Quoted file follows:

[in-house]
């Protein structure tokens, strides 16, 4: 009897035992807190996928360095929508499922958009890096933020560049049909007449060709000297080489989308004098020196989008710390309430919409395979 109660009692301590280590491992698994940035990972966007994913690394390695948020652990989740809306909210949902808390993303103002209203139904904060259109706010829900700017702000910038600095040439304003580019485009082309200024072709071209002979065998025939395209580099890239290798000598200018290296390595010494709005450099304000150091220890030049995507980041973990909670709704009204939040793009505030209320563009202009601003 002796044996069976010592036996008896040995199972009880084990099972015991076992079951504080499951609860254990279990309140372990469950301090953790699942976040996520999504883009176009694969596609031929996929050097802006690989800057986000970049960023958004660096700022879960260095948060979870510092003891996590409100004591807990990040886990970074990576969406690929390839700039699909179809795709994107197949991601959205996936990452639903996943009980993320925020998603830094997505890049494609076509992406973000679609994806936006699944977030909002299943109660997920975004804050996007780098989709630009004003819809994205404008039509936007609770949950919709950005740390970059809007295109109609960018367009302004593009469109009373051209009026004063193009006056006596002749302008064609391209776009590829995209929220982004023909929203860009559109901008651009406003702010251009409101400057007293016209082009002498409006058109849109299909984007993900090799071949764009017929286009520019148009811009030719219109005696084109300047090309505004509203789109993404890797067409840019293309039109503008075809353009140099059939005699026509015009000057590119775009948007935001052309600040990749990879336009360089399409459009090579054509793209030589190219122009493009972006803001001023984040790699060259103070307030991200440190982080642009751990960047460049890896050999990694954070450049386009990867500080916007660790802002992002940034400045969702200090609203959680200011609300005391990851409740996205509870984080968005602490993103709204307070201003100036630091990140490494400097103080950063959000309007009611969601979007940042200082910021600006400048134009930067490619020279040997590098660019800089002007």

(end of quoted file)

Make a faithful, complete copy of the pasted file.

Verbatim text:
[in-house]
């Protein structure tokens, strides 16, 4: 009897035992807190996928360095929508499922958009890096933020560049049909007449060709000297080489989308004098020196989008710390309430919409395979 109660009692301590280590491992698994940035990972966007994913690394390695948020652990989740809306909210949902808390993303103002209203139904904060259109706010829900700017702000910038600095040439304003580019485009082309200024072709071209002979065998025939395209580099890239290798000598200018290296390595010494709005450099304000150091220890030049995507980041973990909670709704009204939040793009505030209320563009202009601003 002796044996069976010592036996008896040995199972009880084990099972015991076992079951504080499951609860254990279990309140372990469950301090953790699942976040996520999504883009176009694969596609031929996929050097802006690989800057986000970049960023958004660096700022879960260095948060979870510092003891996590409100004591807990990040886990970074990576969406690929390839700039699909179809795709994107197949991601959205996936990452639903996943009980993320925020998603830094997505890049494609076509992406973000679609994806936006699944977030909002299943109660997920975004804050996007780098989709630009004003819809994205404008039509936007609770949950919709950005740390970059809007295109109609960018367009302004593009469109009373051209009026004063193009006056006596002749302008064609391209776009590829995209929220982004023909929203860009559109901008651009406003702010251009409101400057007293016209082009002498409006058109849109299909984007993900090799071949764009017929286009520019148009811009030719219109005696084109300047090309505004509203789109993404890797067409840019293309039109503008075809353009140099059939005699026509015009000057590119775009948007935001052309600040990749990879336009360089399409459009090579054509793209030589190219122009493009972006803001001023984040790699060259103070307030991200440190982080642009751990960047460049890896050999990694954070450049386009990867500080916007660790802002992002940034400045969702200090609203959680200011609300005391990851409740996205509870984080968005602490993103709204307070201003100036630091990140490494400097103080950063959000309007009611969601979007940042200082910021600006400048134009930067490619020279040997590098660019800089002007």